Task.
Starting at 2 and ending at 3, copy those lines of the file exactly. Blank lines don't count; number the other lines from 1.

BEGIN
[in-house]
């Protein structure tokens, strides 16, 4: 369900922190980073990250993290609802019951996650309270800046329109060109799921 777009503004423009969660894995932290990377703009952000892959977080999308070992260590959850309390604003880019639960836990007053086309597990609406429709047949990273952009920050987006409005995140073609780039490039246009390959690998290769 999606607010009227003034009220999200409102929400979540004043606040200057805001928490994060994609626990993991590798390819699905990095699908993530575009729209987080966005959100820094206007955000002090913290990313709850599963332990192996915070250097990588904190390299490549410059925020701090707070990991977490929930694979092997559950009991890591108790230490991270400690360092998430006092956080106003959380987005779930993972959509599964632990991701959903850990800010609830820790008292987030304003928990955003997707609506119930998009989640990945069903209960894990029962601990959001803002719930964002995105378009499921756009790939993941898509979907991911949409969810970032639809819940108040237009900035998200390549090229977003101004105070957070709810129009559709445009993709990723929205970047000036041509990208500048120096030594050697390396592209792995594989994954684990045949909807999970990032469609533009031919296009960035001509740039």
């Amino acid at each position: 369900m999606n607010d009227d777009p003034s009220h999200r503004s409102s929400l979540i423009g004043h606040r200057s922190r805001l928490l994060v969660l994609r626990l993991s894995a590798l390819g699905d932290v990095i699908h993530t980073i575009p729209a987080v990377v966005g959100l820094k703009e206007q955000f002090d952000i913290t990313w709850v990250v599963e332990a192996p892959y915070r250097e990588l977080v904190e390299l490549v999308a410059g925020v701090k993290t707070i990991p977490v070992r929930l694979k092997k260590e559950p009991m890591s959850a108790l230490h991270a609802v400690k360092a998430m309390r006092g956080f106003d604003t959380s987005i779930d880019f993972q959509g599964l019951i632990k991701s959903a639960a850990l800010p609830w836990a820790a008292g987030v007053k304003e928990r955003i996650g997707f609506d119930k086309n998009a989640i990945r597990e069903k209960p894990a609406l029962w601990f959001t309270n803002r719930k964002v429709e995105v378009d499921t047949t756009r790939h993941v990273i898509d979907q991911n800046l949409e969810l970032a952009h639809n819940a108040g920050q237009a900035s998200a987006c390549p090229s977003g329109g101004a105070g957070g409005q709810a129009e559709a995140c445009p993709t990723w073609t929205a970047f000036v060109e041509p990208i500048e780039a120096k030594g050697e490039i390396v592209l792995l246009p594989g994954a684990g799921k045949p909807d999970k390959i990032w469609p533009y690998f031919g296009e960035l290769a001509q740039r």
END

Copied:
């Protein structure tokens, strides 16, 4: 369900922190980073990250993290609802019951996650309270800046329109060109799921 777009503004423009969660894995932290990377703009952000892959977080999308070992260590959850309390604003880019639960836990007053086309597990609406429709047949990273952009920050987006409005995140073609780039490039246009390959690998290769 999606607010009227003034009220999200409102929400979540004043606040200057805001928490994060994609626990993991590798390819699905990095699908993530575009729209987080966005959100820094206007955000002090913290990313709850599963332990192996915070250097990588904190390299490549410059925020701090707070990991977490929930694979092997559950009991890591108790230490991270400690360092998430006092956080106003959380987005779930993972959509599964632990991701959903850990800010609830820790008292987030304003928990955003997707609506119930998009989640990945069903209960894990029962601990959001803002719930964002995105378009499921756009790939993941898509979907991911949409969810970032639809819940108040237009900035998200390549090229977003101004105070957070709810129009559709445009993709990723929205970047000036041509990208500048120096030594050697390396592209792995594989994954684990045949909807999970990032469609533009031919296009960035001509740039």
């Amino acid at each position: 369900m999606n607010d009227d777009p003034s009220h999200r503004s409102s929400l979540i423009g004043h606040r200057s922190r805001l928490l994060v969660l994609r626990l993991s894995a590798l390819g699905d932290v990095i699908h993530t980073i575009p729209a987080v990377v966005g959100l820094k703009e206007q955000f002090d952000i913290t990313w709850v990250v599963e332990a192996p892959y915070r250097e990588l977080v904190e390299l490549v999308a410059g925020v701090k993290t707070i990991p977490v070992r929930l694979k092997k260590e559950p009991m890591s959850a108790l230490h991270a609802v400690k360092a998430m309390r006092g956080f106003d604003t959380s987005i779930d880019f993972q959509g599964l019951i632990k991701s959903a639960a850990l800010p609830w836990a820790a008292g987030v007053k304003e928990r955003i996650g997707f609506d119930k086309n998009a989640i990945r597990e069903k209960p894990a609406l029962w601990f959001t309270n803002r719930k964002v429709e995105v378009d499921t047949t756009r790939h993941v990273i898509d979907q991911n800046l949409e969810l970032a952009h639809n819940a108040g920050q237009a900035s998200a987006c390549p090229s977003g329109g101004a105070g957070g409005q709810a129009e559709a995140c445009p993709t990723w073609t929205a970047f000036v060109e041509p990208i500048e780039a120096k030594g050697e490039i390396v592209l792995l246009p594989g994954a684990g799921k045949p909807d999970k390959i990032w469609p533009y690998f031919g296009e960035l290769a001509q740039r």